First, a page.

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Fatal deer disease poses 'beast' of a problem for Minnesota lawmakers



But in the months before scientists released the test, setting a moratorium on new farms that can open in Minnesota and offering buyouts for existing ones.

Democratic-Farmer-Labor legislators along with hunting and wildlife advocates at a news conference on Monday, Feb. 11, said they would fund research at the University of Minnesota to create a device that could detect the neurological disease in the animal.

There's no test at this point that can detect the disease live. And there is no vaccine or antidote to get rid of it

Chronic wasting disease has not yet been detected in humans. But scientists worry that the disease, which is like mad cow disease, could become a danger to humans if not kept in check.

"John Zanmiller," we are having buck fever and an impending sense of doom at the same time. a member of the Bluffland Whitetails Association said. "This is a multi-tentacle beast, we can't beat it by just smashing one of the tentacles."

More than 30 cases of the disease have been confirmed in Minnesota. In Wisconsin, by comparison, thousands of cases have been reported. The disease affects deer, moose, caribou and each and it is always fatal.

"The idea is that we stop this before the entire state is a CWD zone," Rep. Jamie Becker-Finn, DFL-Roseville, said. "We have some things immediately and the disease outbreak that it is."

Funding for additional CWD management and research to make a detection mechanism appear to have support at the Capitol.

House Minority Leader Kurt Daudt, R-Crown, last year asked scientists at the Minnesota Veterinary Diagnostic Lab to push forward a test to detect CWD. And an email shared with the Forum News Service, the lab's director said that was the "catalyst" for getting the ball rolling on meaningful research.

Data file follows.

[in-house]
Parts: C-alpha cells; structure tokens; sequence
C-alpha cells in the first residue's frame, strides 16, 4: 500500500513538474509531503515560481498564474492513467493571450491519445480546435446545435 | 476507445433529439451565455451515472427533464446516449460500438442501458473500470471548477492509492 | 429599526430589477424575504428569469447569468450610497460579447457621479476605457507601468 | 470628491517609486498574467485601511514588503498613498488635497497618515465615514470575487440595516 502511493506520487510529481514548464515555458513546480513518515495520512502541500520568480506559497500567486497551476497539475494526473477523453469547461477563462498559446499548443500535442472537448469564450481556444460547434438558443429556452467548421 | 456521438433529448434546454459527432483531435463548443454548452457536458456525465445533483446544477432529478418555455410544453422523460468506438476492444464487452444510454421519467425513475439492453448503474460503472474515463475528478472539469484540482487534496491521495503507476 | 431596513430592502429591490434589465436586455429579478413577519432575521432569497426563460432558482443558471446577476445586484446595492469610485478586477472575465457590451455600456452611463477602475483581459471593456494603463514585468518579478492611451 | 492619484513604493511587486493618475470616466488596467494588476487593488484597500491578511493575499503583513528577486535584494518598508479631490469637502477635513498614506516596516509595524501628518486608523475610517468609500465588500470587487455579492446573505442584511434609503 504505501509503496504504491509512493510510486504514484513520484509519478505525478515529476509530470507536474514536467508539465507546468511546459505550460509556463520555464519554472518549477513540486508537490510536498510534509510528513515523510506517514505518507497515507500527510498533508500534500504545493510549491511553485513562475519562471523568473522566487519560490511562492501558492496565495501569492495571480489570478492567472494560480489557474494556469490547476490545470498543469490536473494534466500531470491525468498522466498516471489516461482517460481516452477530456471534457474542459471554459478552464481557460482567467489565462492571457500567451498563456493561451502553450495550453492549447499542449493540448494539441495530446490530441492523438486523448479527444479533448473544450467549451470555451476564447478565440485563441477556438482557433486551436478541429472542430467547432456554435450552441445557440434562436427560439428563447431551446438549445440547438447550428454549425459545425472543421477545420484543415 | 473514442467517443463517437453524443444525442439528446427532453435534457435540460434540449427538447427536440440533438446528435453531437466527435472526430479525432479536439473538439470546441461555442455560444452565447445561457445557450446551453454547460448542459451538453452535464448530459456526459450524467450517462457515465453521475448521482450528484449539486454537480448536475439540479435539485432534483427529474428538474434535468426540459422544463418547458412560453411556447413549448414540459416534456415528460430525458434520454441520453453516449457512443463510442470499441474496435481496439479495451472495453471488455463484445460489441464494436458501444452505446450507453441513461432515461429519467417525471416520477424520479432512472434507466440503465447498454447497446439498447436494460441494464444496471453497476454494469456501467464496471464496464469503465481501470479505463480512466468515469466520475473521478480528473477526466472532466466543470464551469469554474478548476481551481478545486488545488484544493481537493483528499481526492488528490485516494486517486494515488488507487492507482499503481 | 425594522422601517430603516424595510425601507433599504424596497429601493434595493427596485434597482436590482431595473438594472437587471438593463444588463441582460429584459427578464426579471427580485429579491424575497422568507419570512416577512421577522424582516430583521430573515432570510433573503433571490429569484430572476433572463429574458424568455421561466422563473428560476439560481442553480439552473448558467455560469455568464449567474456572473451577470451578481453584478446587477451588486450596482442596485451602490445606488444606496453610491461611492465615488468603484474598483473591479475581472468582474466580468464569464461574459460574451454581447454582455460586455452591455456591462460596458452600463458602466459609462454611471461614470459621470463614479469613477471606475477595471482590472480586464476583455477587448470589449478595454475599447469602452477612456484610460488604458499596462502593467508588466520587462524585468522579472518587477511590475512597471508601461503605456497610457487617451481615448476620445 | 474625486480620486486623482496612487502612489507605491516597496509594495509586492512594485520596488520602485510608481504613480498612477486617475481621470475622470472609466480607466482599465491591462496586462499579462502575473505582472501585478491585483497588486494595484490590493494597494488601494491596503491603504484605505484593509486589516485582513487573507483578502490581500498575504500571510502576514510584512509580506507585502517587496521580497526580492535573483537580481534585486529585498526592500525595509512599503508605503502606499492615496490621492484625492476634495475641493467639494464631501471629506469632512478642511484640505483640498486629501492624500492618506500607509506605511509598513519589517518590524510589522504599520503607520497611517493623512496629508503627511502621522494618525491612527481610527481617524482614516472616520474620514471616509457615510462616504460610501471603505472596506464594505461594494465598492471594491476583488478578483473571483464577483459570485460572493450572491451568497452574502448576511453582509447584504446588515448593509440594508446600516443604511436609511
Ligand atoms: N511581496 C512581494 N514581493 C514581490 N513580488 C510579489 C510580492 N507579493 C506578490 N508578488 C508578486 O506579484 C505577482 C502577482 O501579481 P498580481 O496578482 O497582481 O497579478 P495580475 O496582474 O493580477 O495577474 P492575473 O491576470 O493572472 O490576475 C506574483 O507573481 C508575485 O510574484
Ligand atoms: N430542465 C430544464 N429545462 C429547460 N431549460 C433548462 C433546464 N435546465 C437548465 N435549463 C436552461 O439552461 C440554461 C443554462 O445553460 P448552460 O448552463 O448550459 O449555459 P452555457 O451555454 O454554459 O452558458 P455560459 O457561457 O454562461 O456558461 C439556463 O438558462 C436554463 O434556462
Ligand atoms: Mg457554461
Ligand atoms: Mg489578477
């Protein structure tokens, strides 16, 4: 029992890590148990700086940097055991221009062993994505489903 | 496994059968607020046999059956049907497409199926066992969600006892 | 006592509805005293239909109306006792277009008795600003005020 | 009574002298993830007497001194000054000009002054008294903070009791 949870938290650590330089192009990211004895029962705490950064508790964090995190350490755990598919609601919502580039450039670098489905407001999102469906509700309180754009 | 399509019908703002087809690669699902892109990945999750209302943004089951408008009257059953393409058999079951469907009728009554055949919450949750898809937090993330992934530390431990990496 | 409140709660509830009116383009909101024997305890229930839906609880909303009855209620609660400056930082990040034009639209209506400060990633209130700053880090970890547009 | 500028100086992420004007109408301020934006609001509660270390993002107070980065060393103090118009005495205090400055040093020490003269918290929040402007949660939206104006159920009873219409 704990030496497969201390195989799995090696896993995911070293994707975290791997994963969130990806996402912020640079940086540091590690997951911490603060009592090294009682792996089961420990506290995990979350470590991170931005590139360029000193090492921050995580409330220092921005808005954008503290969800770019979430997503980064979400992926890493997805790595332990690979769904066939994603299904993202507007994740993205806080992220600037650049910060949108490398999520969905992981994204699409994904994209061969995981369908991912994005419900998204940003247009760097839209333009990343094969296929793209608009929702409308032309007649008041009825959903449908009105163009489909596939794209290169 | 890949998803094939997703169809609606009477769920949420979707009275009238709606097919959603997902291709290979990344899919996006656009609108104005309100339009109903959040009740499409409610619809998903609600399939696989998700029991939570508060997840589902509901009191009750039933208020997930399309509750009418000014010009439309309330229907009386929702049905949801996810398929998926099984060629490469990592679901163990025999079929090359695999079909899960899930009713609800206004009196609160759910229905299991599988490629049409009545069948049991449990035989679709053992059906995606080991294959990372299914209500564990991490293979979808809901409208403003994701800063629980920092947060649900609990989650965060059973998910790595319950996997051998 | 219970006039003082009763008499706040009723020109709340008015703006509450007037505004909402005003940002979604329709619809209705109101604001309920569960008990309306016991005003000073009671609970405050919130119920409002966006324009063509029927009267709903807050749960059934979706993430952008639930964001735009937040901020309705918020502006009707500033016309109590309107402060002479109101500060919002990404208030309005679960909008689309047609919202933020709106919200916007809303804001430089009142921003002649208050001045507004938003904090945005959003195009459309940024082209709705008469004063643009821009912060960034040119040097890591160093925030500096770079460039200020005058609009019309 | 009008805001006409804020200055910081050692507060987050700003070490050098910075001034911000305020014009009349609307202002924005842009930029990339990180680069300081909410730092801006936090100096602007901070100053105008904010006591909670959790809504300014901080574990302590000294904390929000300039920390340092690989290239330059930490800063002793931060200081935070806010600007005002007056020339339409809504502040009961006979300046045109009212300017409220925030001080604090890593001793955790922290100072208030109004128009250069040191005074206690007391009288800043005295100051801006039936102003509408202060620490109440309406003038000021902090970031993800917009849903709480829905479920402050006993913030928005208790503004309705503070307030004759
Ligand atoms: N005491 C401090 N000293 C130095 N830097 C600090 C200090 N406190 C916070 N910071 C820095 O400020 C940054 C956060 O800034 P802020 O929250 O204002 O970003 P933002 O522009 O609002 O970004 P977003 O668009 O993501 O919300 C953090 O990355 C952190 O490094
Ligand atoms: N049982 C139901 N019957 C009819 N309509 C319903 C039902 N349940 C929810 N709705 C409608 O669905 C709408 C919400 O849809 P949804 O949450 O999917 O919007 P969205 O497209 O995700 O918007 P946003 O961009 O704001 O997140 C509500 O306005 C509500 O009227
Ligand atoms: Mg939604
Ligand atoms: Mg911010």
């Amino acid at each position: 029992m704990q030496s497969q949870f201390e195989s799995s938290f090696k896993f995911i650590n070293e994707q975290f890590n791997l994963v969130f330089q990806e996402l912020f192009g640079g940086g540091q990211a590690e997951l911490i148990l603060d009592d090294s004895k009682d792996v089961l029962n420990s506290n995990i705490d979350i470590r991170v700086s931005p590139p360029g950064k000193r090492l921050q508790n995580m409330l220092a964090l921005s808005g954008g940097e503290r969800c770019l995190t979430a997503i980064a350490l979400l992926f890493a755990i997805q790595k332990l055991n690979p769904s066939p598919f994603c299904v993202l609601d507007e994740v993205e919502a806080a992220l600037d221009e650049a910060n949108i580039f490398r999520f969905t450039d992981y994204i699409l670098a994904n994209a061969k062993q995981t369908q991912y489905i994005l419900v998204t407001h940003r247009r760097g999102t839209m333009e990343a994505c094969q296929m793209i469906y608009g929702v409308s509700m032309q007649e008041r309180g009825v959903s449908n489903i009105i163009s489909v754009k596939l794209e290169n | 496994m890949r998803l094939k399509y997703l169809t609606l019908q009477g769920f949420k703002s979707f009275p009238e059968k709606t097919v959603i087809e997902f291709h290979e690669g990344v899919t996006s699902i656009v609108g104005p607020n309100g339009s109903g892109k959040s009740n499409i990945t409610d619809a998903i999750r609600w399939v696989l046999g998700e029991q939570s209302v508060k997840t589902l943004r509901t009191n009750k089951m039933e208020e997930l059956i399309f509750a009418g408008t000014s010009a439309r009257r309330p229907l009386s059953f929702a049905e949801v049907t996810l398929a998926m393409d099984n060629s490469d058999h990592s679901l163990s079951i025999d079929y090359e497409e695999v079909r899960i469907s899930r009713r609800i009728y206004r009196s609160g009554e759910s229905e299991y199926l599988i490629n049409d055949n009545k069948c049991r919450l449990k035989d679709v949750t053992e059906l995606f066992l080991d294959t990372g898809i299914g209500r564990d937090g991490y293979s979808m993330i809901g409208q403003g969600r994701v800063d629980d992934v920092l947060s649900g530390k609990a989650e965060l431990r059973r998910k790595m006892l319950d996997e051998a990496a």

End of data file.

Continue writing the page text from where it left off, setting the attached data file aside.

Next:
Daudt and Rep. Greg Davids, R-Preston, as well as Becker-Finn and a bipartisan group of lawmakers filed identical bills Monday appropriating $ 1

.8 million for University of Minnesota scientists to move forward with the test.

“It just made sense to me that we could diffuse the situation or diffuse the animosity between the DNR and the cervid farmers if we could actually test these animals to find out if they have it, "said the Forum News Service on Thursday, Feb. 7

" Because there are tensions, ”Davids interjected.

Davids said his legislative district is at the center of the CWD outbreak and both the hunters and cervid farmers have concerns about how to combat the disease. proposal to set a moratorium on opening new farms and create a buyout program to eliminate the farms in Minnesota. as that cause CWD

Scientists have found that infected waste or carcasses can transmit those prions to soil and plants, where they can live for an undetermined amount of time.
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